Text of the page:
Still, the sun was hot. Still, one got over things.
“She did not move. “Tell me the truth, tell me the truth,” he kept on saying. He felt as if his forehead would burst. She seemed contracted, petrified. She did not move. “Tell me the truth,” he repeated, when suddenly that old man Breitkopf popped his head in carrying the Times; stared at them; gaped; and went away. “Tell me the truth,” he repeated. He felt that he was grinding against something physically hard; she was unyielding. She was like iron, like flint, rigid up the backbone. And when she said “It’s no use. It’s no use. This is the end” - after he had spoken for hours, it seemed, with the tears running down his cheeks - it was as if she had hit him in the face. She turned, she left him, went away.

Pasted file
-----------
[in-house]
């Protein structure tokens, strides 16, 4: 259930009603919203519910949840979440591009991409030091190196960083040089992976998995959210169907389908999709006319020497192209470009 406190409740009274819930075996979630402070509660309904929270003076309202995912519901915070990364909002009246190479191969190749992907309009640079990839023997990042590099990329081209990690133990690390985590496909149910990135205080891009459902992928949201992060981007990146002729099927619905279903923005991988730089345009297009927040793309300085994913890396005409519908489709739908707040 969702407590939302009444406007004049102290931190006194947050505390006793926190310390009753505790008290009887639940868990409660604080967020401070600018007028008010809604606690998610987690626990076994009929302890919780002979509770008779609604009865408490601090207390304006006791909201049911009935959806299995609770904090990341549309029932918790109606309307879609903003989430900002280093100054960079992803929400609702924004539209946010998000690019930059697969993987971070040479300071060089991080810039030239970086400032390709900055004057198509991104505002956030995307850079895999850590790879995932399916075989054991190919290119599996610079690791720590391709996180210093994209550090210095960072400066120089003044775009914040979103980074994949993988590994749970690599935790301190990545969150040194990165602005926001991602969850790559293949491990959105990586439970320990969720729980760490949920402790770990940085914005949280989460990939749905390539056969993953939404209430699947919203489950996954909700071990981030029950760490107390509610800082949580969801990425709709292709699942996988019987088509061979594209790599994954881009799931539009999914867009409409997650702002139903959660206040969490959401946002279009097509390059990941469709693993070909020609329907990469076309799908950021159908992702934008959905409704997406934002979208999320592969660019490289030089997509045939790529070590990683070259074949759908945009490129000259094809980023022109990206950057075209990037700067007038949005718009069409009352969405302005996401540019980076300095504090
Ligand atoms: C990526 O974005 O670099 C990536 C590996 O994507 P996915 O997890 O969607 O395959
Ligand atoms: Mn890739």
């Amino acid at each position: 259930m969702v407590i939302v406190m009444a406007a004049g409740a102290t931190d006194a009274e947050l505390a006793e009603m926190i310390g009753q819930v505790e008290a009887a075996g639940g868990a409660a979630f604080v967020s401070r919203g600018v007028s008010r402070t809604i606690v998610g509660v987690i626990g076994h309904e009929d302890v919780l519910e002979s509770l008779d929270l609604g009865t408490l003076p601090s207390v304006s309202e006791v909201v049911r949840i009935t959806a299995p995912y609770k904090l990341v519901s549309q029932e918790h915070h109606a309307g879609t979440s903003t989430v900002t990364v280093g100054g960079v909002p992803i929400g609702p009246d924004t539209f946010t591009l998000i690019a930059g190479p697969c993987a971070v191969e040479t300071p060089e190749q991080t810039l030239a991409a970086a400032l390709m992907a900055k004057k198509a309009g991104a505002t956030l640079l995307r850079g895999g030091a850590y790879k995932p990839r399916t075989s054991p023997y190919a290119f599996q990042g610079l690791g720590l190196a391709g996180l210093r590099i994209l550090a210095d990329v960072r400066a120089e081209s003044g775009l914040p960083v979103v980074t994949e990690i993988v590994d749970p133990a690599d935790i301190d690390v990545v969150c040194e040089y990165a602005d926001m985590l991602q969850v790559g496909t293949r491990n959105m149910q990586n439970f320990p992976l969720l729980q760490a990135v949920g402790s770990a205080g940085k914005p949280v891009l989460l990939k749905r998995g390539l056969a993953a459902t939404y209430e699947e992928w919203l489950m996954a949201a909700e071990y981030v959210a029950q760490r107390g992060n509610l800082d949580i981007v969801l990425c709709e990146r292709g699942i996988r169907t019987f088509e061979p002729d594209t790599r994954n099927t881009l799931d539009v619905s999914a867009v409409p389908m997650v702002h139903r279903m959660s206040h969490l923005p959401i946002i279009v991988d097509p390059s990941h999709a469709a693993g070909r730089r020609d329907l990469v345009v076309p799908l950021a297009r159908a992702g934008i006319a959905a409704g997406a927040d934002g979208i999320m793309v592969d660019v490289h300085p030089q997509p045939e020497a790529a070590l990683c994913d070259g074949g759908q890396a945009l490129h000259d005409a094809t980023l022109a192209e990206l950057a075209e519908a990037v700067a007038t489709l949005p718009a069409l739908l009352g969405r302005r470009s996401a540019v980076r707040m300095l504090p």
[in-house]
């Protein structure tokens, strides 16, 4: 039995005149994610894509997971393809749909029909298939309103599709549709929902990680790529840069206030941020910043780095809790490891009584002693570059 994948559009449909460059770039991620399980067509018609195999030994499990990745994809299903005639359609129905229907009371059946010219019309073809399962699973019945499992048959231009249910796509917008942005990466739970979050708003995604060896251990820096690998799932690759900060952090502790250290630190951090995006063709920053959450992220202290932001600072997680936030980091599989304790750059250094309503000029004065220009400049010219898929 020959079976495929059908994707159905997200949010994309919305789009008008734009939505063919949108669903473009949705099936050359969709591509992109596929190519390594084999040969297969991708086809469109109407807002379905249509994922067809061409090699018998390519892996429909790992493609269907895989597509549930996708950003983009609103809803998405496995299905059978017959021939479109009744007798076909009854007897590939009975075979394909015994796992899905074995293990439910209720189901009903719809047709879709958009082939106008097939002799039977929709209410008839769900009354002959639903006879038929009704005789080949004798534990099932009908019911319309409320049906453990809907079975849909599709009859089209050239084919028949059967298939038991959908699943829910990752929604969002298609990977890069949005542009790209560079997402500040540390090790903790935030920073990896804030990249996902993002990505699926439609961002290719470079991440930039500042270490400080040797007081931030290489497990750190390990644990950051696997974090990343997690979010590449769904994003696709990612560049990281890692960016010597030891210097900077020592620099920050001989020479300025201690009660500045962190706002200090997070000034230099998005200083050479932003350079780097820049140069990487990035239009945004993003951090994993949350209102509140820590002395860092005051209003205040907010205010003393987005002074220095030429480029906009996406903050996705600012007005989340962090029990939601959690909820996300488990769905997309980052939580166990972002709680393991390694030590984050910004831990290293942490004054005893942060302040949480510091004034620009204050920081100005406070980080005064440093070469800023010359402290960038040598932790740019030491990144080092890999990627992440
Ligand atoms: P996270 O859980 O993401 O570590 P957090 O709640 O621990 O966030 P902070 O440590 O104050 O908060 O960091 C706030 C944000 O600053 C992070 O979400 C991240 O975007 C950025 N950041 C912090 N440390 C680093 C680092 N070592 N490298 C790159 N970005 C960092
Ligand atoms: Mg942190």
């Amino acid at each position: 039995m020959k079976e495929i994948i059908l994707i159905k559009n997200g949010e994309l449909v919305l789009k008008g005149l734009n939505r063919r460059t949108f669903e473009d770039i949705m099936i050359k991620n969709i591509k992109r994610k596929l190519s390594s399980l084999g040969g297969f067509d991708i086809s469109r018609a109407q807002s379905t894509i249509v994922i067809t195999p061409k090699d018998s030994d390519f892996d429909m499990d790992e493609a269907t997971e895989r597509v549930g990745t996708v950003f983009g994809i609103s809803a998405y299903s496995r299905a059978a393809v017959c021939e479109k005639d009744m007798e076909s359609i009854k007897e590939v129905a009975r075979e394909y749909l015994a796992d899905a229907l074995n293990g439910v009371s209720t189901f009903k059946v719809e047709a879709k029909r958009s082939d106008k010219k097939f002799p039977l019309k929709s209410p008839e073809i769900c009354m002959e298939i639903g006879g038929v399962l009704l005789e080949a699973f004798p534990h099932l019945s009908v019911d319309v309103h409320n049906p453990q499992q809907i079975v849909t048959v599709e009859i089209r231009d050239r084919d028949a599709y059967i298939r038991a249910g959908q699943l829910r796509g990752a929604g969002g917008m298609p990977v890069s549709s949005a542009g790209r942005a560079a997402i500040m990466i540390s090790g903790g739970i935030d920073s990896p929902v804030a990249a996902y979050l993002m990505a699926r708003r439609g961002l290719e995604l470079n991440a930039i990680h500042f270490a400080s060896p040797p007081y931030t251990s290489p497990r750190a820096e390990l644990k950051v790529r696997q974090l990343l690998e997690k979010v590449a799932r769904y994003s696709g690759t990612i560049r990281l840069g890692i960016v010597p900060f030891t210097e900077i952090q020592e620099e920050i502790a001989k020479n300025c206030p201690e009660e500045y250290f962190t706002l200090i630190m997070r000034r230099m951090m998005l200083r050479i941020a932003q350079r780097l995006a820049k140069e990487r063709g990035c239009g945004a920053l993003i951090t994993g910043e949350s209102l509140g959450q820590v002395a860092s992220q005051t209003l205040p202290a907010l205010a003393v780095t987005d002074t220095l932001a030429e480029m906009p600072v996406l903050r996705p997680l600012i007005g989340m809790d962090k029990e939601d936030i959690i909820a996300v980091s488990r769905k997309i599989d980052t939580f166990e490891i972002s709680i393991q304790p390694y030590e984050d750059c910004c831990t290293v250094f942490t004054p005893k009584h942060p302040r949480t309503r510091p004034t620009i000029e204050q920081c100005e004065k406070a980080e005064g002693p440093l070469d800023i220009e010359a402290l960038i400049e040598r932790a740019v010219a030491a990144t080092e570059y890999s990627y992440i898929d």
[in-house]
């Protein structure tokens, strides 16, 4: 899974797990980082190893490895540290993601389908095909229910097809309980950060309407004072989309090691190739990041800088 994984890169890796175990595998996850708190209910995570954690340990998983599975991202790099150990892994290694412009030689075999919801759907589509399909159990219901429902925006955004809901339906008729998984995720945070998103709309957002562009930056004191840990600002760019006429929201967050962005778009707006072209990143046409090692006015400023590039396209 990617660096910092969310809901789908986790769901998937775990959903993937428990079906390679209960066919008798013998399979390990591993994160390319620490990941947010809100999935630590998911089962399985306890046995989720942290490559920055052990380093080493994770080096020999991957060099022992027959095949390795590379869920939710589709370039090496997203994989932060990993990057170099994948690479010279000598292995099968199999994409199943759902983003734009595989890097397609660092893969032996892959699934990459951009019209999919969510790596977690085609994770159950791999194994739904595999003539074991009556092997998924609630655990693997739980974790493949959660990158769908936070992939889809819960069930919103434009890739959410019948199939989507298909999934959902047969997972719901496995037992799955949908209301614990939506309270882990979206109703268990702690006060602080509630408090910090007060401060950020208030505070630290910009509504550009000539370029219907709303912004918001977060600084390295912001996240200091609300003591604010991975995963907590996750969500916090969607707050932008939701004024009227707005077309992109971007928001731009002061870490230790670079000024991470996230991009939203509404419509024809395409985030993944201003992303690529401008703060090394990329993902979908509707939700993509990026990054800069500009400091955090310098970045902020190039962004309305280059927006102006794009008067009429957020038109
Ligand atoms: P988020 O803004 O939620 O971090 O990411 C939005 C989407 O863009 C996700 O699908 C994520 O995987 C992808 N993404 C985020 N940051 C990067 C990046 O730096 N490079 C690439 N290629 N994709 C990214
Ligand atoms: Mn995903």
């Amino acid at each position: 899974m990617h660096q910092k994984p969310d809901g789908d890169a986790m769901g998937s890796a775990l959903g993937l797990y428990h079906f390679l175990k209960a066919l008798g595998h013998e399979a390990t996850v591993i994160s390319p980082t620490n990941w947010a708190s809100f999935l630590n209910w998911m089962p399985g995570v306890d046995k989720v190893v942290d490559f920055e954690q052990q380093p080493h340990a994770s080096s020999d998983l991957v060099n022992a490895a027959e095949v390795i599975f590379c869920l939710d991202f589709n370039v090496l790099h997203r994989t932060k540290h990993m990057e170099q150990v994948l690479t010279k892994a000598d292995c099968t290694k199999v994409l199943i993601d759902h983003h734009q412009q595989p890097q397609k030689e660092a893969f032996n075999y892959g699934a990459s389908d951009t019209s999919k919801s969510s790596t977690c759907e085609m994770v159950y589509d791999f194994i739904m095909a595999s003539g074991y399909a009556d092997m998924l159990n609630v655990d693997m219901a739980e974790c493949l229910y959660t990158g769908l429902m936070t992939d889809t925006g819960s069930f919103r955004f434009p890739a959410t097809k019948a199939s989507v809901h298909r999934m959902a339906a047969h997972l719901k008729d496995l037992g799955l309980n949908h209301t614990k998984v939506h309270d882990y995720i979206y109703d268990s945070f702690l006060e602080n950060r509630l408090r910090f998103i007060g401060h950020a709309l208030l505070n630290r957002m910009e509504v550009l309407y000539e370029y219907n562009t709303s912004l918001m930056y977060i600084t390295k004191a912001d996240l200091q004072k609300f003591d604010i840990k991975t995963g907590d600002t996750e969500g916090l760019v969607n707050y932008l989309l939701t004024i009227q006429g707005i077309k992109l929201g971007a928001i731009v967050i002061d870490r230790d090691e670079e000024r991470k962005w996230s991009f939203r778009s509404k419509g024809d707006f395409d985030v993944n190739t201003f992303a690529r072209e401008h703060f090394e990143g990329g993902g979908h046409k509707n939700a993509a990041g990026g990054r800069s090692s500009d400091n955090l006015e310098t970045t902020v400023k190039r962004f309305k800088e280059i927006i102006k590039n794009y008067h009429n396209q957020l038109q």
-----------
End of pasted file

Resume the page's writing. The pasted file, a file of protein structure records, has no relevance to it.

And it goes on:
“Clarissa!” he cried. “Clarissa!” But she never came back. It was over. He went away that night. He never saw her again.
It was awful, he cried, awful, awful!
Still, the sun was hot. Still, one got over things. Still, life had a way of adding day to day.”
- Virginia Woolf, Mrs. Dalloway